East Tennessee activists gathered at the Mandarin House on Merchants Drive on Saturday, Jan. 8, in anticipation of the push for unity as the Tennessee Equality Project (TEP) begins to organize and spearhead the effort toward fighting the marriage amendment statewide. A second meeting to clarify goals and objectives was held Friday, Jan. 15, at Panera Bread on Kingston Pike.
TEP board member Christopher Sanders of Nashville met with a group of local activists in an effort to get the word out regarding TEP’s mission and goals.
Funds raised by TEP will go toward hiring a professional lobbyist to assist the statewide GLBT community in fighting a constitutional amendment to ban both same-sex marriage and civil unions that is expected to be brought to the floor of the legislature this session. The amendment passed the first test last year, one of two hurdles it must clear before the public will vote on it.
Plans are currently underway to designate Feb. 22 as Equality Day on the Hill. TEP members and other GLBT persons who want to participate can use this opportunity to visit with their state senators and representatives to give a human face to our issues.
Despite the fact that Democrats control the House, it is very conservative and will require diligent, coordinated, statewide efforts to prevent the amendment from going to ballot.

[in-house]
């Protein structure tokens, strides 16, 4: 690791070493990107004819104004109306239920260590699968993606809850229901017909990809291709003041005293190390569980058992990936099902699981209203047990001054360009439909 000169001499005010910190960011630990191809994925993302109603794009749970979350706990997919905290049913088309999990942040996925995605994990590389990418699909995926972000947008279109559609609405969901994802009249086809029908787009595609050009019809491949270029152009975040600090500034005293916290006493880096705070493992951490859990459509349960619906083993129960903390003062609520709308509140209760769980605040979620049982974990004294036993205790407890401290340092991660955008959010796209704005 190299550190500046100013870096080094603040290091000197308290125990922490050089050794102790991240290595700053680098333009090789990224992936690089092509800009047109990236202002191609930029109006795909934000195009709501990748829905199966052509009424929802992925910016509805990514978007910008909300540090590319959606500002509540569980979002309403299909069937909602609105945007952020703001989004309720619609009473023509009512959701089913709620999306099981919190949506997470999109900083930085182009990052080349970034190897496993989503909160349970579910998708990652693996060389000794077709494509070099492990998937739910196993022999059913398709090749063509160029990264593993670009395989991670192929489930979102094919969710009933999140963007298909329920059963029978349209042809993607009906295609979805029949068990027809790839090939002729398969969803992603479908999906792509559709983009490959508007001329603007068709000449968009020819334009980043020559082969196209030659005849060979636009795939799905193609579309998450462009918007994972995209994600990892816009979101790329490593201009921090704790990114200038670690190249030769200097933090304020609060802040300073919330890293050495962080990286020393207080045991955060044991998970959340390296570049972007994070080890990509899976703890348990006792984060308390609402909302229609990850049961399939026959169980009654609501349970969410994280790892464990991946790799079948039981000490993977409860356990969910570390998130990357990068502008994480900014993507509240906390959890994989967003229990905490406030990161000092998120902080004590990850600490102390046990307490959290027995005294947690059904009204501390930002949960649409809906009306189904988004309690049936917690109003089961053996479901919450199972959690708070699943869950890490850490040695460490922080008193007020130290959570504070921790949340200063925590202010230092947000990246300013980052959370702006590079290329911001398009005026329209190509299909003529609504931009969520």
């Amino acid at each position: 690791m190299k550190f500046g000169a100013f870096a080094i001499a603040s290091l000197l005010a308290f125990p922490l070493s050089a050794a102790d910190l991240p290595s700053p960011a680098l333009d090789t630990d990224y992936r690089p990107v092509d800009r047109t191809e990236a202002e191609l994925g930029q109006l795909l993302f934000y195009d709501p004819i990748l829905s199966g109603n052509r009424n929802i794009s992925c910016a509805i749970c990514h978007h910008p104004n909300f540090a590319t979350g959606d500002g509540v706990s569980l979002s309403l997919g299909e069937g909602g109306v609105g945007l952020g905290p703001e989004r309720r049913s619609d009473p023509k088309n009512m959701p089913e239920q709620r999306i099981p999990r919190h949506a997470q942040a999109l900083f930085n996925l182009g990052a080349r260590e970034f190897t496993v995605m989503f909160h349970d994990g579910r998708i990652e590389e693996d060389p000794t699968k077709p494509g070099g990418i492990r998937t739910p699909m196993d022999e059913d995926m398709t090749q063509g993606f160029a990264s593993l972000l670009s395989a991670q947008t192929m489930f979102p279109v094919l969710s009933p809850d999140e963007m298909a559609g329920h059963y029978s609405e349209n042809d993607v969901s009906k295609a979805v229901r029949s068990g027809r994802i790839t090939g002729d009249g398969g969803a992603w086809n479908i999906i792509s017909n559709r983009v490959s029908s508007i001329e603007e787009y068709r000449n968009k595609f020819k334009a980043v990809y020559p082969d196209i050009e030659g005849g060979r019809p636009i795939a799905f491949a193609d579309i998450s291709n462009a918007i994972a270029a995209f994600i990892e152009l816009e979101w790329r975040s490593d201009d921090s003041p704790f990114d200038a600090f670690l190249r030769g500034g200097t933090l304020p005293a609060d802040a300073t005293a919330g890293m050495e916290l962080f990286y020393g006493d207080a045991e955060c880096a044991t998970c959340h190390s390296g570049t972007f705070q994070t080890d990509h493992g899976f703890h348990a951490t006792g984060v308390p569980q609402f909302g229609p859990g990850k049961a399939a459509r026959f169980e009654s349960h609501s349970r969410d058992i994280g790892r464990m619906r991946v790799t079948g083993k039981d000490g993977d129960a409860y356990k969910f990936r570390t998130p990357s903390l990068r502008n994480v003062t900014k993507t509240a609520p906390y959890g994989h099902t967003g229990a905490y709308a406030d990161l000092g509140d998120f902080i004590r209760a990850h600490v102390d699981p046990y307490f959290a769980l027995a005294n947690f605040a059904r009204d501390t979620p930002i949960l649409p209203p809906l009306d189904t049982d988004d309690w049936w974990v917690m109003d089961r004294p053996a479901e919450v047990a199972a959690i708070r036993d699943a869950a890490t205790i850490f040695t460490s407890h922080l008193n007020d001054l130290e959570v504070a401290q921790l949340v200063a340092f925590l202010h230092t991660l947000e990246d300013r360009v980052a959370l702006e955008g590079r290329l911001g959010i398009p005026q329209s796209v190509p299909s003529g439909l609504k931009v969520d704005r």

Volunteers are needed to write letters, make phone calls and travel to Nashville for Lobby Day in addition to helping to raise funds for lobbying efforts.
Representatives of Metropolitan Community Church of Knoxville, Equality Knoxville, Tennessee AIDS Support Services, Tennessee Guerilla Women, Knoxville Cares, St. Ninian’s Ministries and the Monday Night Gay Men’s Discussion Group contributed to the initial organizing efforts.
Members of the GLBT community in Nashville, Tennessee, founded TEP on June 15, 2004, in an effort to organize a group of committed citizens who believe in protecting the rights of GLBT persons in Tennessee.
Their mission is to promote and sustain the equality of gay, lesbian, bisexual and transgender persons in the state of Tennessee through the establishment of fair and equitable laws protecting these rights and the elimination of laws that would seek to counter this effort. Equality is meant to include the protection of human and civil rights and the elimination of prejudice and discrimination.